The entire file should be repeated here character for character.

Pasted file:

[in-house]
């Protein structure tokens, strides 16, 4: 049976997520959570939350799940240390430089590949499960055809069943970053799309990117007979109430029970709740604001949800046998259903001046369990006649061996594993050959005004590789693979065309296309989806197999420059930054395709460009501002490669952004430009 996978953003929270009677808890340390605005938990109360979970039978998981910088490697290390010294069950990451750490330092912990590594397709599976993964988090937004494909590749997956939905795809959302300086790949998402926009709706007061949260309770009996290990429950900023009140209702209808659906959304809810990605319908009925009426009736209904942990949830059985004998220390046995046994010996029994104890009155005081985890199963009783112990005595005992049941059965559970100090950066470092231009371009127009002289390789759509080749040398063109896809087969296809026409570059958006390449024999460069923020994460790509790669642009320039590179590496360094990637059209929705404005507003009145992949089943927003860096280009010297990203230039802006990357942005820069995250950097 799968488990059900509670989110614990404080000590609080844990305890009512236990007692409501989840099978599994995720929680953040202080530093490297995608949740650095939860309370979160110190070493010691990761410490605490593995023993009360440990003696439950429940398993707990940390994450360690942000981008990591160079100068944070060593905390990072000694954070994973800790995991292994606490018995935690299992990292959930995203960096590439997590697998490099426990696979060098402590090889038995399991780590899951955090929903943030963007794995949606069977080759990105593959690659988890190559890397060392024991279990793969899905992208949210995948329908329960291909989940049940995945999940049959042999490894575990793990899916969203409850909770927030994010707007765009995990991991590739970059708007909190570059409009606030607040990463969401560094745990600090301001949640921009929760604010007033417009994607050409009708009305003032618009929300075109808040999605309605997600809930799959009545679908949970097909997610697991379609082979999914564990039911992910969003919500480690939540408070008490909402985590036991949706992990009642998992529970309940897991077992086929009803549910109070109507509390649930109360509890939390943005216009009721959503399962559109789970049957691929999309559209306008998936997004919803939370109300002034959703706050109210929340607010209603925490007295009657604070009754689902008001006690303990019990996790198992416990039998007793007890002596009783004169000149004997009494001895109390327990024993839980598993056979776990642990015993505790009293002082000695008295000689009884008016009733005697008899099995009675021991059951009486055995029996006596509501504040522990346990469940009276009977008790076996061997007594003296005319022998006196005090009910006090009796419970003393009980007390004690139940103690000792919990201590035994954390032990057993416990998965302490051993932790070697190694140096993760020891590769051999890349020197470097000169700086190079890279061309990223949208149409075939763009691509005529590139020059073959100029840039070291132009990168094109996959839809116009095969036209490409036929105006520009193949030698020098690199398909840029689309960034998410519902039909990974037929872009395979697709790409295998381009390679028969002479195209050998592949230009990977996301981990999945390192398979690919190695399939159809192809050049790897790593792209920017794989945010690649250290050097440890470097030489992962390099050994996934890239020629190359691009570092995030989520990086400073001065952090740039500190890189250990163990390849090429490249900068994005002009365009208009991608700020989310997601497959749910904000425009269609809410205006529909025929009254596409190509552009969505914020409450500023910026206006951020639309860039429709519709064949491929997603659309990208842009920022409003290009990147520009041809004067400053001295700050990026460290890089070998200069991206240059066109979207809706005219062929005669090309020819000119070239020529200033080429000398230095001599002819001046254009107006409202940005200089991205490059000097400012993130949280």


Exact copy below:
[in-house]
């Protein structure tokens, strides 16, 4: 049976997520959570939350799940240390430089590949499960055809069943970053799309990117007979109430029970709740604001949800046998259903001046369990006649061996594993050959005004590789693979065309296309989806197999420059930054395709460009501002490669952004430009 996978953003929270009677808890340390605005938990109360979970039978998981910088490697290390010294069950990451750490330092912990590594397709599976993964988090937004494909590749997956939905795809959302300086790949998402926009709706007061949260309770009996290990429950900023009140209702209808659906959304809810990605319908009925009426009736209904942990949830059985004998220390046995046994010996029994104890009155005081985890199963009783112990005595005992049941059965559970100090950066470092231009371009127009002289390789759509080749040398063109896809087969296809026409570059958006390449024999460069923020994460790509790669642009320039590179590496360094990637059209929705404005507003009145992949089943927003860096280009010297990203230039802006990357942005820069995250950097 799968488990059900509670989110614990404080000590609080844990305890009512236990007692409501989840099978599994995720929680953040202080530093490297995608949740650095939860309370979160110190070493010691990761410490605490593995023993009360440990003696439950429940398993707990940390994450360690942000981008990591160079100068944070060593905390990072000694954070994973800790995991292994606490018995935690299992990292959930995203960096590439997590697998490099426990696979060098402590090889038995399991780590899951955090929903943030963007794995949606069977080759990105593959690659988890190559890397060392024991279990793969899905992208949210995948329908329960291909989940049940995945999940049959042999490894575990793990899916969203409850909770927030994010707007765009995990991991590739970059708007909190570059409009606030607040990463969401560094745990600090301001949640921009929760604010007033417009994607050409009708009305003032618009929300075109808040999605309605997600809930799959009545679908949970097909997610697991379609082979999914564990039911992910969003919500480690939540408070008490909402985590036991949706992990009642998992529970309940897991077992086929009803549910109070109507509390649930109360509890939390943005216009009721959503399962559109789970049957691929999309559209306008998936997004919803939370109300002034959703706050109210929340607010209603925490007295009657604070009754689902008001006690303990019990996790198992416990039998007793007890002596009783004169000149004997009494001895109390327990024993839980598993056979776990642990015993505790009293002082000695008295000689009884008016009733005697008899099995009675021991059951009486055995029996006596509501504040522990346990469940009276009977008790076996061997007594003296005319022998006196005090009910006090009796419970003393009980007390004690139940103690000792919990201590035994954390032990057993416990998965302490051993932790070697190694140096993760020891590769051999890349020197470097000169700086190079890279061309990223949208149409075939763009691509005529590139020059073959100029840039070291132009990168094109996959839809116009095969036209490409036929105006520009193949030698020098690199398909840029689309960034998410519902039909990974037929872009395979697709790409295998381009390679028969002479195209050998592949230009990977996301981990999945390192398979690919190695399939159809192809050049790897790593792209920017794989945010690649250290050097440890470097030489992962390099050994996934890239020629190359691009570092995030989520990086400073001065952090740039500190890189250990163990390849090429490249900068994005002009365009208009991608700020989310997601497959749910904000425009269609809410205006529909025929009254596409190509552009969505914020409450500023910026206006951020639309860039429709519709064949491929997603659309990208842009920022409003290009990147520009041809004067400053001295700050990026460290890089070998200069991206240059066109979207809706005219062929005669090309020819000119070239020529200033080429000398230095001599002819001046254009107006409202940005200089991205490059000097400012993130949280």